By: My Nguyen, Medically reviewed by: Dr. Duyen Le.
Hemorrhoids are swollen and inflamed veins around the anus or lower rectum. They may appear inside the rectum or around the anus. This is usually a result of straining during a bowel movement. The type of hemorrhoid depends on where it occurs.
Hemorrhoids are not serious and contagious. They usually resolve on their own or can be easily treated with medications.
Hemorrhoids are very common. According to researches by age 50, almost half have had an episode of hemorrhoids. Hemorrhoids affect both men and woman, but are more common in pregnant women and patients with either chronic constipation or diarrhea.
The common signs and symptoms of hemorrhoids are:
Most discomfort and pain are caused by external hemorrhoids. Internal hemorrhoids usually do not cause any pain.
There may be some symptoms not listed above. If you have any concerns about a symptom, please consult your doctor.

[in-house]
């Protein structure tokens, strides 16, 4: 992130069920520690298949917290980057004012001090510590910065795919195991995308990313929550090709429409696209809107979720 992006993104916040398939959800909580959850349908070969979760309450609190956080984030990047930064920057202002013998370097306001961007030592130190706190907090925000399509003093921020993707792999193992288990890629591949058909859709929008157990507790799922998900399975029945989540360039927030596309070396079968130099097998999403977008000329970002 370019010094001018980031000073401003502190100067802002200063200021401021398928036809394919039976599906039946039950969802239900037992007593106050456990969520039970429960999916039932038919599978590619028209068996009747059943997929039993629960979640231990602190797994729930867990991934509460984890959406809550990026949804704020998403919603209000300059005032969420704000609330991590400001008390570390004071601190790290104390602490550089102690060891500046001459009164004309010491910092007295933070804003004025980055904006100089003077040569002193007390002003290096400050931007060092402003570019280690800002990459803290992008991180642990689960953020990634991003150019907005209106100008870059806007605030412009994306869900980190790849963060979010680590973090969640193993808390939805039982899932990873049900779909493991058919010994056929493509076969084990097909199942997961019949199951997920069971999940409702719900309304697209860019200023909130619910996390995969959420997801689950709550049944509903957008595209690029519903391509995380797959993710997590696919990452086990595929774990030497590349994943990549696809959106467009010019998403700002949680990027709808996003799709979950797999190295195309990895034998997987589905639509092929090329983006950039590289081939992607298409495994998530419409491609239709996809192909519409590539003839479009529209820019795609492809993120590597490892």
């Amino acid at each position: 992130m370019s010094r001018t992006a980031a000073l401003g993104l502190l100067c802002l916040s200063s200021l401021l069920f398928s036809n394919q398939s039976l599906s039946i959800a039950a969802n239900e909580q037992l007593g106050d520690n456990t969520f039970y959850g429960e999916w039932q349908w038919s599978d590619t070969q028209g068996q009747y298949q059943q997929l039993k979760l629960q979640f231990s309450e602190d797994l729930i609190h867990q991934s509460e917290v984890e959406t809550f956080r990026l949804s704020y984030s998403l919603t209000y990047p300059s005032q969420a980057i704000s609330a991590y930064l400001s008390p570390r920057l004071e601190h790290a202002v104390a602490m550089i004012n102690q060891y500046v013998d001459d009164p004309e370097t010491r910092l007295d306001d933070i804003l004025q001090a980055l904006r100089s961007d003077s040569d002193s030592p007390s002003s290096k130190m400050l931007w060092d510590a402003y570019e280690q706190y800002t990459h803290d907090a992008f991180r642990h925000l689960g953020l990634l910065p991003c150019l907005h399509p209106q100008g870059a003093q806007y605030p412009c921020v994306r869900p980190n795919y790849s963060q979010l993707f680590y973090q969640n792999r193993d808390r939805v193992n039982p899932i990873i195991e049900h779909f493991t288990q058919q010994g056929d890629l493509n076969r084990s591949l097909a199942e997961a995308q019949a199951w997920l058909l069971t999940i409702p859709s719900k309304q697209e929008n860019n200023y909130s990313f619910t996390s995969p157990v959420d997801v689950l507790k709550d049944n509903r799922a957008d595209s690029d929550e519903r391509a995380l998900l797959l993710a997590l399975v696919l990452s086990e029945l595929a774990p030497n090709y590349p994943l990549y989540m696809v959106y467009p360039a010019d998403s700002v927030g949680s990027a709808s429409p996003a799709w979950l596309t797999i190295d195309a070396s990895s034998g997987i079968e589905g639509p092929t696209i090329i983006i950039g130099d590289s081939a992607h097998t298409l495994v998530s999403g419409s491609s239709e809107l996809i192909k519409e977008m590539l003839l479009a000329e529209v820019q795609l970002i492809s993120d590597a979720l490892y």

You should call your doctor if any of the following:
Your hemorrhoids may be a sign of as serious health condition. It is important to get checked with your doctor.
Hemorrhoids are caused by swollen veins that develop from an increased pressure in the lower rectum. Factors that cause this pressure may include:
There are many risk factors for hemorrhoids, such as:
You should consult your doctor for more details.
The information provided is not a substitute for any medical advice. ALWAYS consult with your doctor for more information.
To give you a proper diagnosis, your doctor may perform the following test:
Some hemorrhoids may go away on their own. But some hemorrhoids that cause symptoms may need treatment. These treatment options may include:
Hemorrhoid removal, also known as hemorrhoidectomy, may be required if all other options fail.
The following lifestyles and home remedies might help you cope with hemorrhoids:
If you have any questions, please consult with your doctor to better understand the best solution for you.
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Hemorrhoids .http://www.niddk.nih.gov/health-information/health-topics/digestive-diseases/hemorrhoids/Pages/facts.aspx. Accessed July 14, 2016.
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Review Date: January 4, 2017 | Last Modified: January 4, 2017